Additionally, scholars have proposed establishing an International Diplomatic Disputes Criminal Justice Court which will have jurisdiction to adjudicate cases involving diplomats who are accused of perpetrating grave criminal offences. Further, the court would have the authority to impose financial penalties and, if deemed essential, incarcerate diplomatic agents within its own correctional facilities.  In this proposition, the court would function as an inquisitorial institution assuming the dual role of both the prosecution and defence.

 

Notably, the establishment of this court addresses the concerns of bias that are present in a trial conducted either by the sending or the receiving state. Furthermore, the adoption of a judicial mechanism beyond a bilateral diplomatic framework serves to avert the severance of diplomatic ties in the most extreme scenarios as the adjudication would be done by a panel agreed by both the parties to be unbiased and would bind them in its decisions making.

 

Implementation of the above mentioned solutions to the Majed Hassan Ashoor case would have provided the victims a legal remedy. A pre-signed bilateral agreement between India and Saudi Arabia delineating the course of action in case a diplomat commits grave offences as such could have relieved India of its anxieties regarding its relationship with the sending state. Additionally, in the presence of an International Criminal Justice system would allow the aggrieved persons to claim financial remedies to aid in resettling after they faced humiliation and expulsion from their communities, in addition to other penaltiesThese solutions clearly highlight the gaps in International law on diplomatic immunity and how it has been exploited thus far in favour of accused to sidestep liability and deny justice.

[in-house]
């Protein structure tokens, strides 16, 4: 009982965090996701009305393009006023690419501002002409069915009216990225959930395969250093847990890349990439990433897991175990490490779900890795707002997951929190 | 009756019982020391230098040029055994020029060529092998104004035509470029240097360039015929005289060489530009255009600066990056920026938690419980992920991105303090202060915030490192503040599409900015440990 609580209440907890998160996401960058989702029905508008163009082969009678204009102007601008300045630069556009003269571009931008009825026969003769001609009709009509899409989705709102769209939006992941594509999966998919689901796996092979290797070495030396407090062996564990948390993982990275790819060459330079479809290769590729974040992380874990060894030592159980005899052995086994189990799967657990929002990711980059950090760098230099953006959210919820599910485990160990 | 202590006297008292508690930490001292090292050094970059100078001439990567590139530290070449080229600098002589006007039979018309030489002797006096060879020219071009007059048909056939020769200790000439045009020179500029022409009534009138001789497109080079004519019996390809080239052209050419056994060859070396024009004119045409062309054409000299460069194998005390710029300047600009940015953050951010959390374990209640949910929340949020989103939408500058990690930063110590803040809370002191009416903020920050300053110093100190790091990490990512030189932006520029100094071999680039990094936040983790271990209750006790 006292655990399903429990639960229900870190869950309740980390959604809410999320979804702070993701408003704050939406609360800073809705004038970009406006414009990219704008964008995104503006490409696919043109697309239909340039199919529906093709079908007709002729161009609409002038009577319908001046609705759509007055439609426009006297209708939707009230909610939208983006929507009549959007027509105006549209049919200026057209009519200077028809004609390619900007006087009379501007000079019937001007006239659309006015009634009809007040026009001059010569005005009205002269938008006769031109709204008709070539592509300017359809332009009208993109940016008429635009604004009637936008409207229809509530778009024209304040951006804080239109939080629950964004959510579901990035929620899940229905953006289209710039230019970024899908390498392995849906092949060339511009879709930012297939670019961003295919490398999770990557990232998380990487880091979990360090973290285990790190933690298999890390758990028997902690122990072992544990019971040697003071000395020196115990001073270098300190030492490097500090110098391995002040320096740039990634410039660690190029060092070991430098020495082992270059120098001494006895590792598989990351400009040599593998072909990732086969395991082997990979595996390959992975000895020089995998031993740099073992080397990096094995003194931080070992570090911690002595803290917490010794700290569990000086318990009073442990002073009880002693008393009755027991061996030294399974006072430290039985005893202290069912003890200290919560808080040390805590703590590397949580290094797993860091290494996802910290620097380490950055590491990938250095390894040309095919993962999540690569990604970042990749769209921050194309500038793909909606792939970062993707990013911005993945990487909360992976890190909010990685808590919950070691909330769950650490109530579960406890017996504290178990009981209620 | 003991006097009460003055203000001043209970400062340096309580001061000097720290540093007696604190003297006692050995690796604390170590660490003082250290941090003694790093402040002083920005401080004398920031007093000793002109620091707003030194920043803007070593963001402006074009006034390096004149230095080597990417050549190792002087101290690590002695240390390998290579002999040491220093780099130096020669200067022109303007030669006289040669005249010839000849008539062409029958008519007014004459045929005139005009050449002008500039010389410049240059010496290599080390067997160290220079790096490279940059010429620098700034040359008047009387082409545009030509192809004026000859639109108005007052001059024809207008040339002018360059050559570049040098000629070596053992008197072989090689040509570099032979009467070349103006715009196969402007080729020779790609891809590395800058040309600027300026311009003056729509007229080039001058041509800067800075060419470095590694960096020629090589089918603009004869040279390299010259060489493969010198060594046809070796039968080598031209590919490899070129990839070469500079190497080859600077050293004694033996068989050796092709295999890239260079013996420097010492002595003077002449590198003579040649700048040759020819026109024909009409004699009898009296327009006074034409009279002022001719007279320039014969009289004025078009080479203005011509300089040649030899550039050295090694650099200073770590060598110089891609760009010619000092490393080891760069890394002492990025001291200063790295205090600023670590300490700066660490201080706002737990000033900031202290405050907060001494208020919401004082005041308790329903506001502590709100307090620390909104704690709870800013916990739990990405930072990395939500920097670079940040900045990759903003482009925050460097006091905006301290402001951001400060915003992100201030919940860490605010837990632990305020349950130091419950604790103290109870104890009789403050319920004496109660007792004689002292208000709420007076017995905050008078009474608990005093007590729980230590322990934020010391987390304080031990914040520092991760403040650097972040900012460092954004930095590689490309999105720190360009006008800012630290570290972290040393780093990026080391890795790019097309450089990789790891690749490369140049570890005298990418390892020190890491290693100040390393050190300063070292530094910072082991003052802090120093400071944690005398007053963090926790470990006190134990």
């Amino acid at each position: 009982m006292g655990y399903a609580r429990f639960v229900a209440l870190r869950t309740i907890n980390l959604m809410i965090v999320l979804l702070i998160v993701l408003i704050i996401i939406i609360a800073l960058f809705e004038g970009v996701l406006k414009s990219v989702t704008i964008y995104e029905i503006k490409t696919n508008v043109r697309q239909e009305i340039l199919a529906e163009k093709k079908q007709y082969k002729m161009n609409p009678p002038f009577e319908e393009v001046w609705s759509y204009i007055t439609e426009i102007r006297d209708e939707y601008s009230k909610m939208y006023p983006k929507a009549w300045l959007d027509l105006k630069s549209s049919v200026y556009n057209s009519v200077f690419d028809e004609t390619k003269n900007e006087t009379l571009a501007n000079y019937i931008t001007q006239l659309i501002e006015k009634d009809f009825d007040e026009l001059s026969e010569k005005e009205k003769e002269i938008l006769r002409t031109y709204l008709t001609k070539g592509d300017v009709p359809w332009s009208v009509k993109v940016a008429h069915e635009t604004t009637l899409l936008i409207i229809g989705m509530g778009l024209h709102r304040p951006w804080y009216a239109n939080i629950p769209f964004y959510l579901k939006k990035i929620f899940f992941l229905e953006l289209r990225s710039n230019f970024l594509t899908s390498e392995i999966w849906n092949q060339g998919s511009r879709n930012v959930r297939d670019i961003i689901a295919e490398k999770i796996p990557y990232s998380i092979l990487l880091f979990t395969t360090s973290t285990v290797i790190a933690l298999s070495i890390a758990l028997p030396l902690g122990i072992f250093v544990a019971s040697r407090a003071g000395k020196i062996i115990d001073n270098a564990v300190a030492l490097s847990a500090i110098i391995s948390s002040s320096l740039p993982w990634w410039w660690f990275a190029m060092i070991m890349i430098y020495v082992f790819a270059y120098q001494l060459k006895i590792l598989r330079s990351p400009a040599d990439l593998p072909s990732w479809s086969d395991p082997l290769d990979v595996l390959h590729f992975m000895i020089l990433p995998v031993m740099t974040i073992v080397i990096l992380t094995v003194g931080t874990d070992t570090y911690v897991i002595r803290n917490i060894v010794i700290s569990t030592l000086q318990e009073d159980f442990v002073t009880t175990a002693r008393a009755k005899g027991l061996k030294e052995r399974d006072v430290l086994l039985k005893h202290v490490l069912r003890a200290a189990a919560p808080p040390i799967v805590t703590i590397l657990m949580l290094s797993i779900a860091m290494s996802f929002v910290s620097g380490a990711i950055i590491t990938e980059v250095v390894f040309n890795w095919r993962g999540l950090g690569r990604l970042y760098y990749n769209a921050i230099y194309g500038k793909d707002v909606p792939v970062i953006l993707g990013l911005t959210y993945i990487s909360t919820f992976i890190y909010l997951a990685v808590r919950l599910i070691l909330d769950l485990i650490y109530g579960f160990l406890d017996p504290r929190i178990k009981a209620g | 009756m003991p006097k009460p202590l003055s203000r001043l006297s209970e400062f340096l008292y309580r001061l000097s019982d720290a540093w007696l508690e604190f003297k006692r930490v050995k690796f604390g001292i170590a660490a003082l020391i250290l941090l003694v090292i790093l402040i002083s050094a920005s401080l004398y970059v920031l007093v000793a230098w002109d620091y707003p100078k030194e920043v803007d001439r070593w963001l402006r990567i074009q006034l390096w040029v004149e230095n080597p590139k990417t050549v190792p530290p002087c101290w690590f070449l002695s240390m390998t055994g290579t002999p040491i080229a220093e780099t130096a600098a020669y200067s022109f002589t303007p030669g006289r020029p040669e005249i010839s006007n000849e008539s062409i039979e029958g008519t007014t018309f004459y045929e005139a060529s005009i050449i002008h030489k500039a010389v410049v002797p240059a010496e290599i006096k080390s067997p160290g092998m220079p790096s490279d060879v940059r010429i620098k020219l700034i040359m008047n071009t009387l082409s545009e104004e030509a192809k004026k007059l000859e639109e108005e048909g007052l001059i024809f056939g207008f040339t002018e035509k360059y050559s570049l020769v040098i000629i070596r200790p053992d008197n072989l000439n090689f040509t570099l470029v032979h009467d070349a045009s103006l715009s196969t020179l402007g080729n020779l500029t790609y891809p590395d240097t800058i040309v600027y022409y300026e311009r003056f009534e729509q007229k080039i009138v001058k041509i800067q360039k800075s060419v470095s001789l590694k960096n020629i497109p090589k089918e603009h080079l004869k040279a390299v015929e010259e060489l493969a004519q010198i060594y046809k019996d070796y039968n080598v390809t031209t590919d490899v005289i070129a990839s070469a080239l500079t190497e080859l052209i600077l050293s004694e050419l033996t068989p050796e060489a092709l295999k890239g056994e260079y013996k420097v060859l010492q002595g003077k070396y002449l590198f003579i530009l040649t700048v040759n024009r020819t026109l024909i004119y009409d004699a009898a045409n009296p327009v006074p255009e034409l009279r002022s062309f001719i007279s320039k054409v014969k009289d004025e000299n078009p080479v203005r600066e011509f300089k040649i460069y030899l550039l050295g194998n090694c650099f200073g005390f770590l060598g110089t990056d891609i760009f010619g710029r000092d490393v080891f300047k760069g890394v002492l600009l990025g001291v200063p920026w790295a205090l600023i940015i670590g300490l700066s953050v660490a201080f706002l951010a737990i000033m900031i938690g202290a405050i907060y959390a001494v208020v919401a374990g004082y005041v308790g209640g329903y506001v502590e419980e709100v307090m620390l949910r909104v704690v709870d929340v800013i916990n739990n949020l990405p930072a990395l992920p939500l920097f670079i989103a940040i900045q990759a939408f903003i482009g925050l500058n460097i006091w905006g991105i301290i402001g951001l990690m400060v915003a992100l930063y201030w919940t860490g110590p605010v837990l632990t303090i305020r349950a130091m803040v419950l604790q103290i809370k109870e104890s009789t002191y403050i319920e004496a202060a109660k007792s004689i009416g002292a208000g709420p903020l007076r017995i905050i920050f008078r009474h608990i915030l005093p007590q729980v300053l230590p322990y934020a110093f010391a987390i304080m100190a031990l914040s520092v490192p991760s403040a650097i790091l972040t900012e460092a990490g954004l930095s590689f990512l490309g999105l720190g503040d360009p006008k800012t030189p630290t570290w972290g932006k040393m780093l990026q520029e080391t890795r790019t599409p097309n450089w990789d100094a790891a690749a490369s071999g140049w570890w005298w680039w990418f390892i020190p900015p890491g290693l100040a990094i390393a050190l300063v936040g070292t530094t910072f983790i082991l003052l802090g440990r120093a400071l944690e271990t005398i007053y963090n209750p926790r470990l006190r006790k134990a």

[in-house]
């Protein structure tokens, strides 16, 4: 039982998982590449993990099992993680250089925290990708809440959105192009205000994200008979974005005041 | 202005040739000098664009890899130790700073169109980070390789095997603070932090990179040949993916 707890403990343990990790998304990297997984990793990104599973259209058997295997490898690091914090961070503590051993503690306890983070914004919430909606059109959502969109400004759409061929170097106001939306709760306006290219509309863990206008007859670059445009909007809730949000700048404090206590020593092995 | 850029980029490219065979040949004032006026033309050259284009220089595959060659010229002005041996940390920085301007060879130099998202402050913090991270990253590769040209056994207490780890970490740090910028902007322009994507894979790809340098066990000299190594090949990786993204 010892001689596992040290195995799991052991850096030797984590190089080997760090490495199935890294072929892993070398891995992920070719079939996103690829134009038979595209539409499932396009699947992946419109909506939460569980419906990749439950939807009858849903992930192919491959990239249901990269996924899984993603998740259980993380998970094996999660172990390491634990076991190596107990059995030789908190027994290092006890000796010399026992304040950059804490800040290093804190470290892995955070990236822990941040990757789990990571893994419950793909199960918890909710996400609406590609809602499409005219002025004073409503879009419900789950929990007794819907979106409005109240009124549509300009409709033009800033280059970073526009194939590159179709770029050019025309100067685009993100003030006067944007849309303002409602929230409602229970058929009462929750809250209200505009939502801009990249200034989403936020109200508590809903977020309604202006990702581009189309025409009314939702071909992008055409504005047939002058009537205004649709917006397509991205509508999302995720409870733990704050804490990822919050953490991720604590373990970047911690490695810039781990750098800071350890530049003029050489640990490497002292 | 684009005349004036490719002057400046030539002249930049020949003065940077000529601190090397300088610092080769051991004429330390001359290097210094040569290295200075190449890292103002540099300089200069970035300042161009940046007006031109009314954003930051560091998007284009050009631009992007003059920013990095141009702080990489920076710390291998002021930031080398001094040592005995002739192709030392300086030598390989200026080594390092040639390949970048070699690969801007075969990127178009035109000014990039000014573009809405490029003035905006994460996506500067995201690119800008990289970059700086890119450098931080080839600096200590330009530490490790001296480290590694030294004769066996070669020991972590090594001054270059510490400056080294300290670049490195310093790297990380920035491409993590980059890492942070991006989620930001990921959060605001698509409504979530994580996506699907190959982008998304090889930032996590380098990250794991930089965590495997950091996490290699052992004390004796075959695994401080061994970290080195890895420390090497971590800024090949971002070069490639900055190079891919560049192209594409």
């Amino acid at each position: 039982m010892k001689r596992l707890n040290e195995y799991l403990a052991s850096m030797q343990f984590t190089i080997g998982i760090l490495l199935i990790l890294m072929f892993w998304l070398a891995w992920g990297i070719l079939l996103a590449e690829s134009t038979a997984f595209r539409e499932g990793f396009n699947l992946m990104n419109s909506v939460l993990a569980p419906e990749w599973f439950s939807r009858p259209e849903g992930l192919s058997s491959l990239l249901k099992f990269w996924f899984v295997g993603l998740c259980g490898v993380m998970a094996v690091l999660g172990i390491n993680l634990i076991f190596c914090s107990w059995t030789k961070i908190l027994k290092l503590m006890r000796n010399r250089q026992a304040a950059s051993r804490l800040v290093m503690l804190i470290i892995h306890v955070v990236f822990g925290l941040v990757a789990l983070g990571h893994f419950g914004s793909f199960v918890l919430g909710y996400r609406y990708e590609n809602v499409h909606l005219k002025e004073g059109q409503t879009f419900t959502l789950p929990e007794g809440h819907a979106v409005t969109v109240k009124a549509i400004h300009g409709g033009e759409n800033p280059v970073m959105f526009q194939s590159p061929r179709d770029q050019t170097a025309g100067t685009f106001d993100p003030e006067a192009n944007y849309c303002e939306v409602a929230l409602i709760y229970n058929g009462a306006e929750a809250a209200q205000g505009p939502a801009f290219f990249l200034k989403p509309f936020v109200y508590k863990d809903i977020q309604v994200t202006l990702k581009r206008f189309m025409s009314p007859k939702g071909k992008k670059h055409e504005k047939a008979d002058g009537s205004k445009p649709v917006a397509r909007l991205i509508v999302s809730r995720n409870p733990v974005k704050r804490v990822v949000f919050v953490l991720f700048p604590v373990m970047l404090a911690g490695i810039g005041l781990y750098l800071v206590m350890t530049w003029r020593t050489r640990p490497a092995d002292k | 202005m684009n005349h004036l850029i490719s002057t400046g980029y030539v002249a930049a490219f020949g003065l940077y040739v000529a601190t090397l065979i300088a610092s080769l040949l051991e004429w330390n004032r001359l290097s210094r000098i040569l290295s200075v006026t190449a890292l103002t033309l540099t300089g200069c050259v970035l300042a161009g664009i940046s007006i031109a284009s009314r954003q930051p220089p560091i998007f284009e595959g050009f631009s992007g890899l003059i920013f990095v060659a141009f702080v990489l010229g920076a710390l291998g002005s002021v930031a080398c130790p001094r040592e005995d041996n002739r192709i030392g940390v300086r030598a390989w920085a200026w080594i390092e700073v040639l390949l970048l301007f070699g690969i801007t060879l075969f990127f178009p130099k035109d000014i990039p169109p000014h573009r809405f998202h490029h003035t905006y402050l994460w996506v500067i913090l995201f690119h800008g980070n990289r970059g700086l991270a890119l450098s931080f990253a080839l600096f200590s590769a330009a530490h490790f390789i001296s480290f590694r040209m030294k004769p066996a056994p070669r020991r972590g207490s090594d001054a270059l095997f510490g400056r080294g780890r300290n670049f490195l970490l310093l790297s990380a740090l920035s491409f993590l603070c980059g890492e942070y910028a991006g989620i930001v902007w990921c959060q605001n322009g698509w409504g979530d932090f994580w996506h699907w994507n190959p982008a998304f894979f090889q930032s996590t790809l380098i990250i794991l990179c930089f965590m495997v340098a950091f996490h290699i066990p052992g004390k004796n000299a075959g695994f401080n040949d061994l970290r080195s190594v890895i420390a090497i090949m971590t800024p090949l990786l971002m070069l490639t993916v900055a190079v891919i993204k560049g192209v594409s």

Author: Sannah Mudbidri

University: 3rd Year, National Law School of India University

Programme: BA LLB


Co-Author: Pravidhi Rawat

University: 3rd Year, National Law School of India University

Programme: BA LLB